How to show emotion when you dance (without dying of embarrassment)


Would you like to have an expressive face when you perform bellydance?

Are you exuding joy on the inside but showing a blank face on the outside?

Does the thought of baring your soul on stage make you cringe?

Would you like to be able to perform with an uncensored and open heart and feel connected emotionally to your dancing?

These questions hit a nerve with me, perhaps they do with you too.

The fear of looking silly, feeling embarrassed, being vulnerable and feeling uncomfortable is one of the most powerful forces that drives the way we live our entire life, let alone how we approach our dancing.

It pains me to say it, but as a teacher I’m guilty, in the past, of teaching techniques, movement and routines with 95% of the focus on technique and then a quick 5% of time reminding my students to smile and make sure their faces are animated.

I can see now that when I started out dancing (and teaching), I completely neglected the importance of connecting emotionally when we dance. Thankfully this is some years back now and I’ve evolved my teachings to incorporate feeling, expression and emotion.

But learning, myself, to show emotion through whole body expression has been an inordinately hard part of my bellydance journey and is still something I constantly work on.

I still often have to dig deep, be brave and push myself out of my comfort zone when it comes to fully and visibly investing my emotions into performing, teaching, writing and filming.  What if people don’t like it? What if somebody posts a mean comment? Am I really good enough to put my heart and soul into this? How can I look confident when I still feel like I don’t have enough training?

These are thoughts we all have about our dancing and – I’ll be honest – they never go away. So if you’re waiting to feel 100% secure and assured before you grant yourself permission to fully and openly infuse your dancing with feeling, you’re on the wrong track (somebody had to break it to you, sorry).

Now here’s the good news. There are ways of developing your dancing along unabashedly expressive lines (which don’t involve putting yourself through mortifying and cringey experiences). I’m going to give you 6 easy ways to get you started.

First though, realise that you have to change the way that you are currently approaching your dancing. I know this sounds obvious but hang in there with me. When I say you have to change I mean that you actively have to stop doing things in a way that is comfortable and familiar to you and start doing them in new – uncomfortable – ways.

You must be wiling to be uncomfortable while you adjust to a new way of dancing.

When we talk about going out of our “comfort zone” we think of it as metaphorical. It’s not. It’s very physical and you will feel tangibly uncomfortable. The problem here is that, when this happens, our instinct is to return to what feels familiar and comfortable, e.g. looking at the floor when we dance, having a blank face.

But if you hang in there, keep going even when you’re out of your comfort zone, you can start to be more expressive, feel better and change the way you dance.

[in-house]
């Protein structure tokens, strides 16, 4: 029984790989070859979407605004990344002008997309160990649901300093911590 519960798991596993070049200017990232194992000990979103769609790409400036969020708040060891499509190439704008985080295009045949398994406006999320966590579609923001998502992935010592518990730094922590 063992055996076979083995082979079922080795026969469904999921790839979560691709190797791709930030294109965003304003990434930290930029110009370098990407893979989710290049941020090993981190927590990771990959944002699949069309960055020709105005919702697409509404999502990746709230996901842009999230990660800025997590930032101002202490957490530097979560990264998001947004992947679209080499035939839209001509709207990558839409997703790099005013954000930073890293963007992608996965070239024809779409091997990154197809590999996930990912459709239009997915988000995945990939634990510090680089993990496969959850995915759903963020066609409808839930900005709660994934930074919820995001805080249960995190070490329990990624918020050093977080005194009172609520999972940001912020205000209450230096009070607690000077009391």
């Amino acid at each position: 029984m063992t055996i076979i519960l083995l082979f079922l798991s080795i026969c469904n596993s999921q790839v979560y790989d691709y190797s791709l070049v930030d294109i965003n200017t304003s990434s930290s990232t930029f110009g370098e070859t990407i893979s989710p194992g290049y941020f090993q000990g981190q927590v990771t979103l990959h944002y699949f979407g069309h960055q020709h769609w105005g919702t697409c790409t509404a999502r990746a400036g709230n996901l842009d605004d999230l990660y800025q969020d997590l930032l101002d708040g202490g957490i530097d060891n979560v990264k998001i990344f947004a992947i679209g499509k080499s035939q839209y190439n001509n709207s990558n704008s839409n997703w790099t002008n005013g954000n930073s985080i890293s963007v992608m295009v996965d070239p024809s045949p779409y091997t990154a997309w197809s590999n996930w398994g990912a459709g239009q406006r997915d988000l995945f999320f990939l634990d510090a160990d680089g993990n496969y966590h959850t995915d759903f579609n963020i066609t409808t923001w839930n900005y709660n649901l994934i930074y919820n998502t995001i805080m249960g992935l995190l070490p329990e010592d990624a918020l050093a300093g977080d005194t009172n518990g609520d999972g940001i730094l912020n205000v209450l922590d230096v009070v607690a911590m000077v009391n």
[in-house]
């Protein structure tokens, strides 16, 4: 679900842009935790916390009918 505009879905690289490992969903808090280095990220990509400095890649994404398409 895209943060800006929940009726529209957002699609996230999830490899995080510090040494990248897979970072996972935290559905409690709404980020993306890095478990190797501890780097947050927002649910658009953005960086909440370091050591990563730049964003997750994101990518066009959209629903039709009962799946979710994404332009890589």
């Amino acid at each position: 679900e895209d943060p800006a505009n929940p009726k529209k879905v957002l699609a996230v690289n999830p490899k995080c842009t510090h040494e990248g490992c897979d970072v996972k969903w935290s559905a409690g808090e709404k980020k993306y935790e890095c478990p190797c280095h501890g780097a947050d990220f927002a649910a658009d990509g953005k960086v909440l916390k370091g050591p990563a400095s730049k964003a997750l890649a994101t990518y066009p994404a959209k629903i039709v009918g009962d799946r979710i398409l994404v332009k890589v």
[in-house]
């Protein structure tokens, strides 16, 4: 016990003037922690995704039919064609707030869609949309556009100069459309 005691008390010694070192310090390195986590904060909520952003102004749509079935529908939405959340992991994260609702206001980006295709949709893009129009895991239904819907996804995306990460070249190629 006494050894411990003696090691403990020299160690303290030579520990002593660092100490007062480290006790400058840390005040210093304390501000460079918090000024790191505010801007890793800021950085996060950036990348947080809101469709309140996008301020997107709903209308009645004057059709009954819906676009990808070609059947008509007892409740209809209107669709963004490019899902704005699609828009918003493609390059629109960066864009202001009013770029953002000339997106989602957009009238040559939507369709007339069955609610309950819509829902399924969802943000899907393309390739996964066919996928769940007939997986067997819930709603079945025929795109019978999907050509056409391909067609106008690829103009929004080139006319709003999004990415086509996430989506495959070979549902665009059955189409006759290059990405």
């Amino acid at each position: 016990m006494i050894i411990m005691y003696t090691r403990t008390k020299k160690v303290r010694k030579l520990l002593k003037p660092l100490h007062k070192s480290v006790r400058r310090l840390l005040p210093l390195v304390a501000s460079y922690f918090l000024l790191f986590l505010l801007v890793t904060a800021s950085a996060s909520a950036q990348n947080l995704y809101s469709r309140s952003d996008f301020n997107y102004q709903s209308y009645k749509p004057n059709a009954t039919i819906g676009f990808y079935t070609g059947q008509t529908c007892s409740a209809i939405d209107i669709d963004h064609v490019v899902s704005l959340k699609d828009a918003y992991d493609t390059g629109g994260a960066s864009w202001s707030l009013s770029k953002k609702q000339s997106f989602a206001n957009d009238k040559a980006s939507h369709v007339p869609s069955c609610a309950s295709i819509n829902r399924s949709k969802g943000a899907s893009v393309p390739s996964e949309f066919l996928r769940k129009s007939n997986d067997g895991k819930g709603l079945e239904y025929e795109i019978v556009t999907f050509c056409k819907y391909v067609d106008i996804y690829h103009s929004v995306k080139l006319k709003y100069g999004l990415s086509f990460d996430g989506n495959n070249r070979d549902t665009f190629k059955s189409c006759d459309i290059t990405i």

Feeling uncomfortable means that you are changing (literally, growing pains) and visible results are on the way. Learn to recognise that uncomfortable feeling as a sign that you are doing something meaningful and important and that exciting changes are on the way.

These days I love that slightly queasy, fearful feeling in the pit of my stomach when I go for a new dance goal because it means I’m doing something with real meaning. I know that I have to go through that stage as part of the “adventure”. So don’t give up when you feel unprepared or out of your comfort zone, just go with it.

Being more visibly expressive when you dance is related to confidence and confidence comes from doing (you may want to check out my article “What to do when your confidence takes a dip”) so you’re going to have to get stuck in and take action before you see any results in the way you look and feel when you dance. Don’t worry, we’ll start with small milestones, we’re talking baby steps.

I’m going to give you 6 exercises to implement in your dancing, but I don’t expect you to put them all into practice straight away. Instead, you are going to aim to act on each of the exercises one at a time for 10% of the duration of your dance to start,  then 25%, then 50%, until you’re up to 100%.

The point is to keep nudging yourself forward and out of your comfort zone bit by bit. It’s about steady progress, not perfection. I love using the % technique as it means you can set yourself an achievable milestone without being overwhelmed.

  •  The first thing you’re going to stop doing is looking at the floor. You’ll likely feel some resistance to this but remember, you’re going to aim to keep your eyes off the floor for 10% of the time to start with and go from there.  This might seem like a small thing, but where you place your focus with your eyes and the angle of your head makes a huge difference to the expression and feel of your dance. Lifting your gaze can make you feel exposed and vulnerable, so don’t be surprised if this is harder than it sounds. You may look down because you are concentrating on the moves, but remember: your face is part of the move.